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To Eastern Orthodox: Forgive Me, a Sinner

Dear OnePeterFive donors, supports, and readers,


I write this especially to the occasional Orthodox Christians who read our online journal, but also want to speak to all our readership and highlight something important for the salvation of our souls as we begin Great Lent.

Perhaps Orthodox readers have seen some of our polemics against the Greek schisms shared in various social media groups. This is our work attempting to dissuade Catholics from entering one of the Greek schisms in an attempt to cope with the difficulties of being a Catholic right now. I’ve already caused offense to a number of Orthodox I have talked to personally as result of this series.

And now war has broken out over Kyivan Rus, the ancient see and mother of Slavonic Christendom.

So much blood has been shed between baptized Christians who are commanded by Our Lord and God and Saviour to Love your enemies and pray for those who persecute you.

The fratricidal blood of Orthodox which has been shed by Catholics, or the blood of Catholics shed by Orthodox is a scandal to the whole Christian faith itself and which mocks Our Lord Jesus Christ on the Cross, forgiving His enemies.

This fratricidal blood is the blood that makes the demons rejoice and laugh and dissuades unbelievers from accepting baptism.

This fratricidal blood destroys the Gospel and sends souls to eternal damnation.

So I write to you and all our readers with a broken heart as we begin the Great Fast. Catholics, whether Latin or Greek rite (or another Eastern rite) have begun the Great Fast, while Eastern Orthodox (besides, to my knowledge, the Oriental and Assyrian Orthodox churches) begin Great Lent on Monday March 7th.

Corporate Penance and the Wrath of God

In the Roman custom we have the communal penitential act of placing ashes on our all our foreheads for Ash Wednesday to begin the Solemn Fast.

Originally “sackcloth and ashes” was reserved for only the “Penitents” in the early Church – those who had committed grave sin and had been excommunicated. For example, if you committed the grave sin of adultery, you might be excommunicated and obliged to wear ashes outside the church in penance for three years before you could return to communion.

But ashes were only for the penitents, not the whole body of the faithful.

Eventually, however, due to Christian charity the faithful began to take part in ashes as well. The faithful took the ashes together with the penitents to both support their brethren who were excommunicated but repenting, and also repent of their own sins. With this in mind we consider the Collect for the Thursday after Ash Wednesday in the Roman Rite:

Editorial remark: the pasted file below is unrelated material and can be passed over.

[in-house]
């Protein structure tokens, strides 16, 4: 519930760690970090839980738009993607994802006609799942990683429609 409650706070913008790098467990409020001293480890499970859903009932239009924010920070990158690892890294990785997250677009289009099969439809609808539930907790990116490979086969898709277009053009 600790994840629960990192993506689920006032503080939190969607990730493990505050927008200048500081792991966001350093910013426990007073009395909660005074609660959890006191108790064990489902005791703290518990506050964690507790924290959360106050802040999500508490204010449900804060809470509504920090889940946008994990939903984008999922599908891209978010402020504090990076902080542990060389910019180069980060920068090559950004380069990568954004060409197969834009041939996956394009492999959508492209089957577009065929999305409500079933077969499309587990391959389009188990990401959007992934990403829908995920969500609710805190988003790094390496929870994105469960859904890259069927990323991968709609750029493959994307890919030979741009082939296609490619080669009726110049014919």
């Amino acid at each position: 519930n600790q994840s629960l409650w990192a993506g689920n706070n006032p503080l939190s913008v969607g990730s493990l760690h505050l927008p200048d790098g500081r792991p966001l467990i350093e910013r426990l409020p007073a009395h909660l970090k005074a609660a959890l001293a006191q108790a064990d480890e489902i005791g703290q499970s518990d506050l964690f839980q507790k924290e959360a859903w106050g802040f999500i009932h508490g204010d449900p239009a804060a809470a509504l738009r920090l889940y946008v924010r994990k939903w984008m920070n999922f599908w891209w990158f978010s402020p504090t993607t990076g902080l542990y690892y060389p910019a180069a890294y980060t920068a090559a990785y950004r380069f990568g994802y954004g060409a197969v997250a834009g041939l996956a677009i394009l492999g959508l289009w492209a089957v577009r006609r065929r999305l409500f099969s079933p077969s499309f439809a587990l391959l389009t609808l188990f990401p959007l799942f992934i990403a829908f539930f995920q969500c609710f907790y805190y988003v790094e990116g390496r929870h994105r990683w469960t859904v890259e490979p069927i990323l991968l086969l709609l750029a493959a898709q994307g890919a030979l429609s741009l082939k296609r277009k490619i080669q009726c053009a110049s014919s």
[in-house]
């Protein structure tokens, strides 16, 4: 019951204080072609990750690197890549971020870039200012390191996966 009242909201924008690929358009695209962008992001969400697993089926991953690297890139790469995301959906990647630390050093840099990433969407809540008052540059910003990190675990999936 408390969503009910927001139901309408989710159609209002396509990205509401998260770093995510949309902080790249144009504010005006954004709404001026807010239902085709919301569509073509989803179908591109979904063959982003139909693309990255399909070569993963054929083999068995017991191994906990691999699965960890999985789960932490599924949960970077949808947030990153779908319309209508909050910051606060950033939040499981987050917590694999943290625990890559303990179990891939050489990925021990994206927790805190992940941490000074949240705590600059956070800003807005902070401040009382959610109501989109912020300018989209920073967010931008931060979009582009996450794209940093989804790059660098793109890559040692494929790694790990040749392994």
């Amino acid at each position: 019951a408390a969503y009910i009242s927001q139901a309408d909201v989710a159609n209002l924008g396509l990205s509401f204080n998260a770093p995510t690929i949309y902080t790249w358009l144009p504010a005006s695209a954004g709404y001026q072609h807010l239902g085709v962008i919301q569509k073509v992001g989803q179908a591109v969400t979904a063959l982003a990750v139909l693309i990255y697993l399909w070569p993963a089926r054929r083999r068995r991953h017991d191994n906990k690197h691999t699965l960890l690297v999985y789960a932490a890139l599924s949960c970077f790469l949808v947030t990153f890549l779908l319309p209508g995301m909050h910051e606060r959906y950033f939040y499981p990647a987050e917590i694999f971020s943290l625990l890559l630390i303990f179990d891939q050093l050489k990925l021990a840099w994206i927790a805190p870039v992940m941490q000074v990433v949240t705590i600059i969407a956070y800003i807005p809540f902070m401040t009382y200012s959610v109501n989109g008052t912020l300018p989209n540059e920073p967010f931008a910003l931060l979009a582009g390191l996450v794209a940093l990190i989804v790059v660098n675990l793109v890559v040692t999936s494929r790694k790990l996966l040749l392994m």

O God, Who by sin art offended, and by penance appeased, mercifully regard the prayers of Thy people making supplication to Thee, and turn away the scourges of Thine anger, which we deserve for our sins.

The brings to mind the repentance of the Ninevites in the face of the wrath of God, who repented in ashes (Jon. iii. 6).

We know from the words of the Holy Ghost in Scripture that war is the wrath of God for our sins. Therefore we need to look at the war in Ukraine as the wrath of God poured out upon us and repent for our sins.

And this goes for all of us. Everyone wants to blame each other for this war, but we need to first count the wrath as having come upon us for our own sins and repent. As the Russian saint Ignatii Brianchaninov wrote in his nineteenth century spiritual classic The Arena, we should pray in any suffering like the thief on the cross:

I am receiving what I deserve for my sins. Remember me, O Lord, in Thy Kingdom.

The Law of Christ

We fast and repent together and bear one another’s burdens (Gal. vi. 2) and sins, for this, says the Blessed Apostle, fulfills the law of Christ.

What is the “law of Christ” to bear one another’s burdens? It is the imitation of Christ’s Passion. As the Holy Spirit tells us, he hath borne our infirmities and carried our sorrows (Is. liii. 4).

Now in the Greek rite Great Lent begins in the same communal fashion, but with an entirely different aspect emphasized. The various liturgies of our fathers – whether Latin, Greek, Syriac rites or others – all point to the different shades of the mystery of Christ our God and the “unfathomable life-giving power of grace,” as the Russian Orthodox confessor under the Soviets, Fr. Gregory Petrov, wrote so beautifully in his Akathist of Thanksgiving.